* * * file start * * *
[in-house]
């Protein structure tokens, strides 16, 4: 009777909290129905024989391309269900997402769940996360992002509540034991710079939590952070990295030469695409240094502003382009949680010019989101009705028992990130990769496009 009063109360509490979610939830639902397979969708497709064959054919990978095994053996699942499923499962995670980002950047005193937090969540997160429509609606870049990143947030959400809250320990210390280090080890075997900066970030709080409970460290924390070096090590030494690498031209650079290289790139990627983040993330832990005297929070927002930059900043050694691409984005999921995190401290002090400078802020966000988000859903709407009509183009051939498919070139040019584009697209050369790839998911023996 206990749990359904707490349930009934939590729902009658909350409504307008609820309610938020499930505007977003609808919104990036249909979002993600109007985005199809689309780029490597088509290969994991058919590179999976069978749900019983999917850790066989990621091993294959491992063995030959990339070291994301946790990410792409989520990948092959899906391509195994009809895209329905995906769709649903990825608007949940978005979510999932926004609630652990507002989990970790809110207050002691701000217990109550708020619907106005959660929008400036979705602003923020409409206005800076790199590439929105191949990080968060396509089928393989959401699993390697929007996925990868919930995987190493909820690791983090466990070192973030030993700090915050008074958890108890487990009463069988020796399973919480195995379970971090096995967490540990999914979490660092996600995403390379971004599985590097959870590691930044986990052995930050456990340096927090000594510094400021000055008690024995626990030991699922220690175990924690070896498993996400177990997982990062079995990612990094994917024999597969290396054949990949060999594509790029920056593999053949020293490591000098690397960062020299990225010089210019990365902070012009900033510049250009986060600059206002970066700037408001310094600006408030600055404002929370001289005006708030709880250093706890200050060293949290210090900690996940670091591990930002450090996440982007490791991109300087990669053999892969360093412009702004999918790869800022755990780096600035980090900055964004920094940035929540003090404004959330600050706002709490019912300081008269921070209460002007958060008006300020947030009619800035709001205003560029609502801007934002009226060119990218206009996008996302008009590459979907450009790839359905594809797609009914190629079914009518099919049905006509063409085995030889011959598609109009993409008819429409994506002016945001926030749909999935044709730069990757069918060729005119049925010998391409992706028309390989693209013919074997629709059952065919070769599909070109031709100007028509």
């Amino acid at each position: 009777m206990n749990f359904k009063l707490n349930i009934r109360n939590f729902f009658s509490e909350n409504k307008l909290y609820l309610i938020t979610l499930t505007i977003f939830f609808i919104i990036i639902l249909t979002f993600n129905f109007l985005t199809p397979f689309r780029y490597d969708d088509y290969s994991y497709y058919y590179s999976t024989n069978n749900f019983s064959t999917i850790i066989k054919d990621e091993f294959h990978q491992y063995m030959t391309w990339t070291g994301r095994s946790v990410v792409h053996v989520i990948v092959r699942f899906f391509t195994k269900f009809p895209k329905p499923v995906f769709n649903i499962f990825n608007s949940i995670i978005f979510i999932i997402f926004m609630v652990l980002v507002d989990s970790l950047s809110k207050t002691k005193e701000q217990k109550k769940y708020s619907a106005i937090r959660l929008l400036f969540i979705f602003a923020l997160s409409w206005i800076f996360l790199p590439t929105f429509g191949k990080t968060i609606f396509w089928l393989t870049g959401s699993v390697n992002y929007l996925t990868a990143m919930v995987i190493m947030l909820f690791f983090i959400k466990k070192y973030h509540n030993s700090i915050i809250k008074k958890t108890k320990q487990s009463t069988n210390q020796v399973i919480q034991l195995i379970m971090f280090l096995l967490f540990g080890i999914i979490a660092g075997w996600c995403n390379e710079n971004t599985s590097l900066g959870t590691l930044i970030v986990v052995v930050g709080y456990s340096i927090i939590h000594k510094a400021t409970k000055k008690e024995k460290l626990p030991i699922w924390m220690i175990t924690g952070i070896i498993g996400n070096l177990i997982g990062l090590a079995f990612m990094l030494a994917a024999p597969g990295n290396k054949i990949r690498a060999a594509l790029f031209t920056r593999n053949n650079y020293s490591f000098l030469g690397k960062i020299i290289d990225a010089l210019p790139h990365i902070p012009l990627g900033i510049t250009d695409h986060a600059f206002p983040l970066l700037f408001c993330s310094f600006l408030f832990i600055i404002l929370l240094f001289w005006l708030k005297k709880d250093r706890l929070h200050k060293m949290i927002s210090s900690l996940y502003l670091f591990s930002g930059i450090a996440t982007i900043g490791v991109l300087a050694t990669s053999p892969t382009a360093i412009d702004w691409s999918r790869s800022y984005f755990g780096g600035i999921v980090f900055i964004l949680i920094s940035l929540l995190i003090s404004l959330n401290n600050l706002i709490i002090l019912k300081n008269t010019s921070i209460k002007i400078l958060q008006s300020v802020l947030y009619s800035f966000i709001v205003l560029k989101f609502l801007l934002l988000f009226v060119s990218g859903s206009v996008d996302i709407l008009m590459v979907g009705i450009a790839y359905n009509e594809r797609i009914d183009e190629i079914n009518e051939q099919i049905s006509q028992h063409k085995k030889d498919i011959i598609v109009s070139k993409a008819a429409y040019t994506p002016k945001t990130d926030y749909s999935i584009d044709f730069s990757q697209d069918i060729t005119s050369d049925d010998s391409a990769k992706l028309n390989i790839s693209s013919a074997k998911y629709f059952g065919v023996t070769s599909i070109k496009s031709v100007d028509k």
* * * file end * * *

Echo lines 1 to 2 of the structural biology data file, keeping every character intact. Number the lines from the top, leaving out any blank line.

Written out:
[in-house]
């Protein structure tokens, strides 16, 4: 009777909290129905024989391309269900997402769940996360992002509540034991710079939590952070990295030469695409240094502003382009949680010019989101009705028992990130990769496009 009063109360509490979610939830639902397979969708497709064959054919990978095994053996699942499923499962995670980002950047005193937090969540997160429509609606870049990143947030959400809250320990210390280090080890075997900066970030709080409970460290924390070096090590030494690498031209650079290289790139990627983040993330832990005297929070927002930059900043050694691409984005999921995190401290002090400078802020966000988000859903709407009509183009051939498919070139040019584009697209050369790839998911023996 206990749990359904707490349930009934939590729902009658909350409504307008609820309610938020499930505007977003609808919104990036249909979002993600109007985005199809689309780029490597088509290969994991058919590179999976069978749900019983999917850790066989990621091993294959491992063995030959990339070291994301946790990410792409989520990948092959899906391509195994009809895209329905995906769709649903990825608007949940978005979510999932926004609630652990507002989990970790809110207050002691701000217990109550708020619907106005959660929008400036979705602003923020409409206005800076790199590439929105191949990080968060396509089928393989959401699993390697929007996925990868919930995987190493909820690791983090466990070192973030030993700090915050008074958890108890487990009463069988020796399973919480195995379970971090096995967490540990999914979490660092996600995403390379971004599985590097959870590691930044986990052995930050456990340096927090000594510094400021000055008690024995626990030991699922220690175990924690070896498993996400177990997982990062079995990612990094994917024999597969290396054949990949060999594509790029920056593999053949020293490591000098690397960062020299990225010089210019990365902070012009900033510049250009986060600059206002970066700037408001310094600006408030600055404002929370001289005006708030709880250093706890200050060293949290210090900690996940670091591990930002450090996440982007490791991109300087990669053999892969360093412009702004999918790869800022755990780096600035980090900055964004920094940035929540003090404004959330600050706002709490019912300081008269921070209460002007958060008006300020947030009619800035709001205003560029609502801007934002009226060119990218206009996008996302008009590459979907450009790839359905594809797609009914190629079914009518099919049905006509063409085995030889011959598609109009993409008819429409994506002016945001926030749909999935044709730069990757069918060729005119049925010998391409992706028309390989693209013919074997629709059952065919070769599909070109031709100007028509």